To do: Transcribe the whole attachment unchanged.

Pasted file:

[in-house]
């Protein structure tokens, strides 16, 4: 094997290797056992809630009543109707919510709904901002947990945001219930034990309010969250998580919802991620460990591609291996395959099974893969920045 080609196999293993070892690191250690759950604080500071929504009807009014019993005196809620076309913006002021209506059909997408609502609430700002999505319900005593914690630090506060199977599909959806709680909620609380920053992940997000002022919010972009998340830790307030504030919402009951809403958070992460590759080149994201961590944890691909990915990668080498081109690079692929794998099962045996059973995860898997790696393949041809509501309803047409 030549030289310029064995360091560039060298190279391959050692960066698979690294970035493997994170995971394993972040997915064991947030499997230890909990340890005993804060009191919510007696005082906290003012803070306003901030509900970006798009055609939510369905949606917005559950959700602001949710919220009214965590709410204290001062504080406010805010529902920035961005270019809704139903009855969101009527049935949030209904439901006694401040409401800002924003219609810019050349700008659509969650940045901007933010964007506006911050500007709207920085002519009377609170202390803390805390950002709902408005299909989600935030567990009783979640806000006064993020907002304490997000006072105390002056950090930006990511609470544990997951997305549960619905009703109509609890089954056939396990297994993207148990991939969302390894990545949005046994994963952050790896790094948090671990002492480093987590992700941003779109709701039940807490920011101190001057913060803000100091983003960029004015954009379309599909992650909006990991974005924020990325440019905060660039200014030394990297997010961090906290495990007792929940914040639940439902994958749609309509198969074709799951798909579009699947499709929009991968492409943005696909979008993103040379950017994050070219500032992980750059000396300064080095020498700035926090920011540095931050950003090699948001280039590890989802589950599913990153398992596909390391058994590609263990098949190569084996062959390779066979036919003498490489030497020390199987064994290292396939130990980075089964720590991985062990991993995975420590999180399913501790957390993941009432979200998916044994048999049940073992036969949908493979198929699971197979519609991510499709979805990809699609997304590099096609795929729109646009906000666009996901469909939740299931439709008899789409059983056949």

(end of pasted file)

[in-house]
């Protein structure tokens, strides 16, 4: 094997290797056992809630009543109707919510709904901002947990945001219930034990309010969250998580919802991620460990591609291996395959099974893969920045 080609196999293993070892690191250690759950604080500071929504009807009014019993005196809620076309913006002021209506059909997408609502609430700002999505319900005593914690630090506060199977599909959806709680909620609380920053992940997000002022919010972009998340830790307030504030919402009951809403958070992460590759080149994201961590944890691909990915990668080498081109690079692929794998099962045996059973995860898997790696393949041809509501309803047409 030549030289310029064995360091560039060298190279391959050692960066698979690294970035493997994170995971394993972040997915064991947030499997230890909990340890005993804060009191919510007696005082906290003012803070306003901030509900970006798009055609939510369905949606917005559950959700602001949710919220009214965590709410204290001062504080406010805010529902920035961005270019809704139903009855969101009527049935949030209904439901006694401040409401800002924003219609810019050349700008659509969650940045901007933010964007506006911050500007709207920085002519009377609170202390803390805390950002709902408005299909989600935030567990009783979640806000006064993020907002304490997000006072105390002056950090930006990511609470544990997951997305549960619905009703109509609890089954056939396990297994993207148990991939969302390894990545949005046994994963952050790896790094948090671990002492480093987590992700941003779109709701039940807490920011101190001057913060803000100091983003960029004015954009379309599909992650909006990991974005924020990325440019905060660039200014030394990297997010961090906290495990007792929940914040639940439902994958749609309509198969074709799951798909579009699947499709929009991968492409943005696909979008993103040379950017994050070219500032992980750059000396300064080095020498700035926090920011540095931050950003090699948001280039590890989802589950599913990153398992596909390391058994590609263990098949190569084996062959390779066979036919003498490489030497020390199987064994290292396939130990980075089964720590991985062990991993995975420590999180399913501790957390993941009432979200998916044994048999049940073992036969949908493979198929699971197979519609991510499709979805990809699609997304590099096609795929729109646009906000666009996901469909939740299931439709008899789409059983056949």